• Create databases
  • Create database users
  • Grant permissions to database users.

How to Install Webmin on Ubuntu Server

Wrapping Up

I hope this tutorial helped you install phpMyAdmin with Nginx on Ubuntu 24.04 LTS. As always, if you found this post useful, then subscribe to our free newsletter to get more tips and tricks. Take care:)

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16 Responses to “How to Install phpMyAdmin with Nginx (LEMP) on Ubuntu 24.04 LTS

  • ed peterson
    1 week ago

    all good until

    This site can’t be reached refused to connect.

    it’s a firewall issue? I don’t know how the firewall can/should be set,

    I don’t understand what the problem is, any help would be appreciated.. thanks.

    • Xiao Guo-An (Admin)
      1 week ago

      If it’s a firewall issue, try

      sudo apt install ufw
      sudo ufw allow http
      sudo ufw allow https
      sudo ufw enable
    • Xiao Guo-An (Admin)
      1 week ago

      Note that if you are using Amazon EC2, or Google Cloud Platform, you need to set firewall rules in the web-based control panel.

  • Jiří Knotek
    1 month ago

    Thank You for answer. I am linux beginner. I already understand.

  • CheffieCT
    5 months ago

    Excellent article for setting up phpmyadmin. I have followed this to the T and it is working 100%. I need this to work before re-install my nextcloud server at home. The only question I have is that… DO I REALLY have to install phpmyadmin as I dont really know how to use it? I have completed to the certbot part which it is all working.

    • Xiao Guo-An (Admin)
      5 months ago

      phpMyAdmin is for people who don’t want to manage MySQL/MariaDB database from command line. You can follow my NextCloud tutorial without using phpMyAdmin.

  • HenryTheTech
    5 months ago

    When I punch in the IP of my server It connects to NGINX and not phpmyadmin, if using https I get “The site cant be reached” and I am using Chrome.

    everything installed fine and sudo nginx -t is successful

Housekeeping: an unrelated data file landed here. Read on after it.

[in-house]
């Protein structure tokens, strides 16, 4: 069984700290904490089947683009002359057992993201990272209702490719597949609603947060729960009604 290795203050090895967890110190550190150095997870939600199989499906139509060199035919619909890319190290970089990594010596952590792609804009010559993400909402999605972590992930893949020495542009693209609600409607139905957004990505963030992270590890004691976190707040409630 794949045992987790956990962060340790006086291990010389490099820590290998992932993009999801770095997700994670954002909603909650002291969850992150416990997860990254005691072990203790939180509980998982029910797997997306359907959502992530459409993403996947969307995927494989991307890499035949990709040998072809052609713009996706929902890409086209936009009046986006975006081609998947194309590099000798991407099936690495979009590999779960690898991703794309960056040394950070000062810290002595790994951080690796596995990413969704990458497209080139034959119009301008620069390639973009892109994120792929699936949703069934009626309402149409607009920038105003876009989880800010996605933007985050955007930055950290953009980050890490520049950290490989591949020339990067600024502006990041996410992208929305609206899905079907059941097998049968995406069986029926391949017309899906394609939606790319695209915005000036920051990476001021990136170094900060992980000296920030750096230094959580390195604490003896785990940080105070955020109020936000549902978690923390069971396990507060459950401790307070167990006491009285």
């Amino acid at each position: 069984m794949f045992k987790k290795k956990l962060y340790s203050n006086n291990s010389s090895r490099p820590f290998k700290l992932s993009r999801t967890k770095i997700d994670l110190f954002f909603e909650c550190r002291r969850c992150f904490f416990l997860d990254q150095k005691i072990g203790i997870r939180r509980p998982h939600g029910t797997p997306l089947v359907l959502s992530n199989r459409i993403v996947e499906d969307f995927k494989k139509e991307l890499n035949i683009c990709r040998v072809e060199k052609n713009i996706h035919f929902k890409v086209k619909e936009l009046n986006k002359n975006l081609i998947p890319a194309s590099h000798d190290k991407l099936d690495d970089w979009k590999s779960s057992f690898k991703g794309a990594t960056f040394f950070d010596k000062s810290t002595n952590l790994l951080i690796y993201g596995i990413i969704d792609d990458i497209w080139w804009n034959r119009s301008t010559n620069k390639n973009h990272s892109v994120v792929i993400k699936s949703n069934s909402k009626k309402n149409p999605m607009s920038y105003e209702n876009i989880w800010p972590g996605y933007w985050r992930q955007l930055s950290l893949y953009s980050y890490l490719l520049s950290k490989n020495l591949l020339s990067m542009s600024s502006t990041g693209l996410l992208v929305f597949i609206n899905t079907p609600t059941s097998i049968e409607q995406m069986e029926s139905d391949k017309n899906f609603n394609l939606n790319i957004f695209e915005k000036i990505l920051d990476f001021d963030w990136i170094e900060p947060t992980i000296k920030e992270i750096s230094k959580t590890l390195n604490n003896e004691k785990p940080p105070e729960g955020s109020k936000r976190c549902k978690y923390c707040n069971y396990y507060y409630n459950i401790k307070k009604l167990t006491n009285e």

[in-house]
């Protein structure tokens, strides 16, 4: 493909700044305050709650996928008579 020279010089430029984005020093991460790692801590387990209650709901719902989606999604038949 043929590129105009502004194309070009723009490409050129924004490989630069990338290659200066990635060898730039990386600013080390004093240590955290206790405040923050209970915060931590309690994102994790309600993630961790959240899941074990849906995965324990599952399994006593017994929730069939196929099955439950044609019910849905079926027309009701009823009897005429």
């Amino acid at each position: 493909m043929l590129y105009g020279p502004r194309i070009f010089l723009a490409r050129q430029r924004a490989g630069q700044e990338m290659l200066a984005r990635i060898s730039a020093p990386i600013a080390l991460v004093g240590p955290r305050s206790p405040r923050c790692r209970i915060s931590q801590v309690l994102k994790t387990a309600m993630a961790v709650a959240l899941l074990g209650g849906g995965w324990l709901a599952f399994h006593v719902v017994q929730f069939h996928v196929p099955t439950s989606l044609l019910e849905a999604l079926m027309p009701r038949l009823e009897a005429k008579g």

• HenryTheTech
    5 months ago

    Here’s the answer to my own question. Apparently Ubuntu 18.04 local domain resolution is broken.

    sudo vim /etc/systemd/resolved.conf
    and uncomment and edit Domains:



  • HenryTheTech
    5 months ago

    Sorry, here is the full explanation to fix faulty local DNS resolution in Ubuntu 18:04

    For me working way for Ubuntu 18.04 is:
    Edit avahi conf:

     sudo vim /etc/avahi/avahi-daemon.conf 

    and change .local to .alocal :

     [server] domain-name=.alocal 

    then, open resolved.conf:

     sudo vim /etc/systemd/resolved.conf 

    and uncomment and edit Domains:

     [Resolve] ... Domains=yourdomain.local ... 

    and finally restart services:

     sudo service systemd-resolved restart  
     sudo service avahi-daemon restart 
  • Thank you very very very much! This is the most detailed and easy to follow guide I have found! You helped me a lot! Wish you all the best!!!

  • Thank you for the excellent tutorials! Everything goes well for me up until Step 2 where I try to create an Nginx server block. When I insert my subdomain into the mix, I am unable to reach it. However, when I insert my local IP address everything works. This wouldn’t bother me except for not being able to use Lets Encrypt. Do I need to use the “pma.” prefix?

    • Xiao Guoan (Admin)
      5 months ago

      If you install phpMyAdmin on your local computer, you can use an IP address instead of domain name.

      If you have multiple Nginx server blocks, you can use a fictitious domain name/subdomain instead of IP address, or Nginx will use the default server block.

      You can create a local DNS records in /etc/hosts file on your computer for the fictitious domain name, so your computer can know the IP address.

  • Well done Tuto

  • Johnny Benton
    1 month ago

    Hi Xiao,
    The following lines and SSL path are missing from phpmyadmin.conf file:

    listen [::]:443 ssl ipv6only=on; # managed by Certbot
    listen 443 ssl; # managed by Certbot
  • Jiri Knotek
    1 month ago

    Is “sudo mv phpMyAdmin-*-all-languages /var/www/phpmyadmin” correct?

    • Xiao Guo-An (Admin)
      1 month ago

      Yes, it is correct. The folder phpMyAdmin-5.2.1-all-languages will be moved to /usr/share/ and renamed to phpmyadmin